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The Journal of biological chemistry

Ovarian cancer cell heparan sulfate 6-O-sulfotransferases regulate an angiogenic program induced by heparin-binding epidermal growth factor (EGF)-like growth factor/EGF receptor signaling.


PMID 24563483

Abstract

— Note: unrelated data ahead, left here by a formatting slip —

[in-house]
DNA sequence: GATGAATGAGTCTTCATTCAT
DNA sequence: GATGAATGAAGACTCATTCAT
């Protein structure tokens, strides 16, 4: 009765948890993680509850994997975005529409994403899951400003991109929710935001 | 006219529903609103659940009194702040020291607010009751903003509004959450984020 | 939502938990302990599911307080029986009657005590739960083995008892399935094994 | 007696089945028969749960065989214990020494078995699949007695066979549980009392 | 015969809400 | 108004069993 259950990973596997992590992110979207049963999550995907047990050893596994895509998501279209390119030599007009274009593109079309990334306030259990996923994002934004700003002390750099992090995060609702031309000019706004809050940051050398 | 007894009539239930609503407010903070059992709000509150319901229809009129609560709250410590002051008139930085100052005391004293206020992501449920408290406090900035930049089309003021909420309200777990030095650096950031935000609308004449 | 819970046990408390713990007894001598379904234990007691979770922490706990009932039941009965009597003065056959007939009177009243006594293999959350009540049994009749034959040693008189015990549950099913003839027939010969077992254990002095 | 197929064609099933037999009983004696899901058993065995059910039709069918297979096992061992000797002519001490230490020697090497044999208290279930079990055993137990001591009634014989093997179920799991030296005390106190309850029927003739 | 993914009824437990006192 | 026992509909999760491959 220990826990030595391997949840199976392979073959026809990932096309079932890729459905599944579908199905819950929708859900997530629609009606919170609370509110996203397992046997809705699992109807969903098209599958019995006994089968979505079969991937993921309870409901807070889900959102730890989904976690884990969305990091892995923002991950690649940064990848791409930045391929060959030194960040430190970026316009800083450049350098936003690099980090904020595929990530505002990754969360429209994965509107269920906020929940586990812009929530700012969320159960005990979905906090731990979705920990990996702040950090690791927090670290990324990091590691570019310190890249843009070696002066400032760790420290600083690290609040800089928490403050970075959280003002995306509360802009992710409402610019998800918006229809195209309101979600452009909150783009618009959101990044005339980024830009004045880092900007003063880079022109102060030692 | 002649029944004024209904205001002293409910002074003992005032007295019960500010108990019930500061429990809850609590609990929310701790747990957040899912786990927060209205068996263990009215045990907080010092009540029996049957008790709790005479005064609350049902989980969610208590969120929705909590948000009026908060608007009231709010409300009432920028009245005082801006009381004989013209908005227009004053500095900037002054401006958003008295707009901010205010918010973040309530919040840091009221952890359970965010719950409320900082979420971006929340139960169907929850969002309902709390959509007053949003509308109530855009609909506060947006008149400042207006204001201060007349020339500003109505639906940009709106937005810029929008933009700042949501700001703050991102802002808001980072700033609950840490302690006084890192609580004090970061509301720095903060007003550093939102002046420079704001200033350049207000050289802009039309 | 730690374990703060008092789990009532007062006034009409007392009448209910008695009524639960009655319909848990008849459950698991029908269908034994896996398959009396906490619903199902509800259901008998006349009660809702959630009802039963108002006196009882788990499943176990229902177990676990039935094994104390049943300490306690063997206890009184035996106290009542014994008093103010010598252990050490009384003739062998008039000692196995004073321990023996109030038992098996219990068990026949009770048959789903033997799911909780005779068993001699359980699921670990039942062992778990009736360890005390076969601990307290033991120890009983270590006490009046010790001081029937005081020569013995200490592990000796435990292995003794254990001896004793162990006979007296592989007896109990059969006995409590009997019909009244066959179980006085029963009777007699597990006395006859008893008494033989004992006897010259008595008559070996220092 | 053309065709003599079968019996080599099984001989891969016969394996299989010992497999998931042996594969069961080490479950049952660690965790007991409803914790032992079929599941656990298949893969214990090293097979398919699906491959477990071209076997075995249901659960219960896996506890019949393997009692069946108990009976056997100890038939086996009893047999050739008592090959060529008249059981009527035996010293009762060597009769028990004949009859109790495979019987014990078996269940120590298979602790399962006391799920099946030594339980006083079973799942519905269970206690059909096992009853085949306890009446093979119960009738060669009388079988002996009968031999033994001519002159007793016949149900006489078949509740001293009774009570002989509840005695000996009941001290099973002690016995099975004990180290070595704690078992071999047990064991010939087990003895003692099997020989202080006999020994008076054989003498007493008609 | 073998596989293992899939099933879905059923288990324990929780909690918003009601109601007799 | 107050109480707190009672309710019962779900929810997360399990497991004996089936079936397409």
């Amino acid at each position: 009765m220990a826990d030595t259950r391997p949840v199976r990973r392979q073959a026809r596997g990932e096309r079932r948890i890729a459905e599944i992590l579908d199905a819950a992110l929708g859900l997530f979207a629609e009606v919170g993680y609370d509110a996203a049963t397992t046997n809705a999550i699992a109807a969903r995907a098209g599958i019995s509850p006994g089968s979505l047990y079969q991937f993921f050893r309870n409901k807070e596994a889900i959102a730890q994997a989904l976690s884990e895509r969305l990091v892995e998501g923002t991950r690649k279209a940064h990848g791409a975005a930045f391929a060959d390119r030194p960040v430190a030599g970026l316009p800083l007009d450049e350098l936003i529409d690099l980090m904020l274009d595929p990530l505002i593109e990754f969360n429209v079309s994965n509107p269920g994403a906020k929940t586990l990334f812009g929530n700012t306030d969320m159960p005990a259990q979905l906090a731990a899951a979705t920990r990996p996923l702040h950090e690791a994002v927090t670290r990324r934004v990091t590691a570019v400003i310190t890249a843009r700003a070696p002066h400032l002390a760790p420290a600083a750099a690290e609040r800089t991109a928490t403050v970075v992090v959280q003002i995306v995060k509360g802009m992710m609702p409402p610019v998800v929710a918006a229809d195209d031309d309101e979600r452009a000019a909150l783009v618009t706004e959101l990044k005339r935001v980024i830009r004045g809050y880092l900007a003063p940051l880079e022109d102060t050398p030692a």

Heparan sulfate (HS) is a component of cell surface and extracellular matrix proteoglycans that regulates numerous signaling pathways by binding and activating multiple growth factors and chemokines. The amount and pattern of HS sulfation are key determinants for the assembly of the trimolecular, HS-growth factor-receptor, signaling complex. Here we demonstrate that HS 6-O-sulfotransferases 1 and 2 (HS6ST-1 and HS6ST-2), which perform sulfation at 6-O position in glucosamine in HS, impact ovarian cancer angiogenesis through the HS-dependent HB-EGF/EGFR axis that subsequently modulates the expression of multiple angiogenic cytokines. Down-regulation of HS6ST-1 or HS6ST-2 in human ovarian cancer cell lines results in 30-50% reduction in glucosamine 6-O-sulfate levels in HS, impairing HB-EGF-dependent EGFR signaling and diminishing FGF2, IL-6, and IL-8 mRNA and protein levels in cancer cells. These cancer cell-related changes reduce endothelial cell signaling and tubule formation in vitro. In vivo, the development of subcutaneous tumor nodules with reduced 6-O-sulfation is significantly delayed at the initial stages of tumor establishment with further reduction in angiogenesis occurring throughout tumor growth. Our results show that in addition to the critical role that 6-O-sulfate moieties play in angiogenic cytokine activation, HS 6-O-sulfation level, determined by the expression of HS6ST isoforms in ovarian cancer cells, is a major regulator of angiogenic program in ovarian cancer cells impacting HB-EGF signaling and subsequent expression of angiogenic cytokines by cancer cells.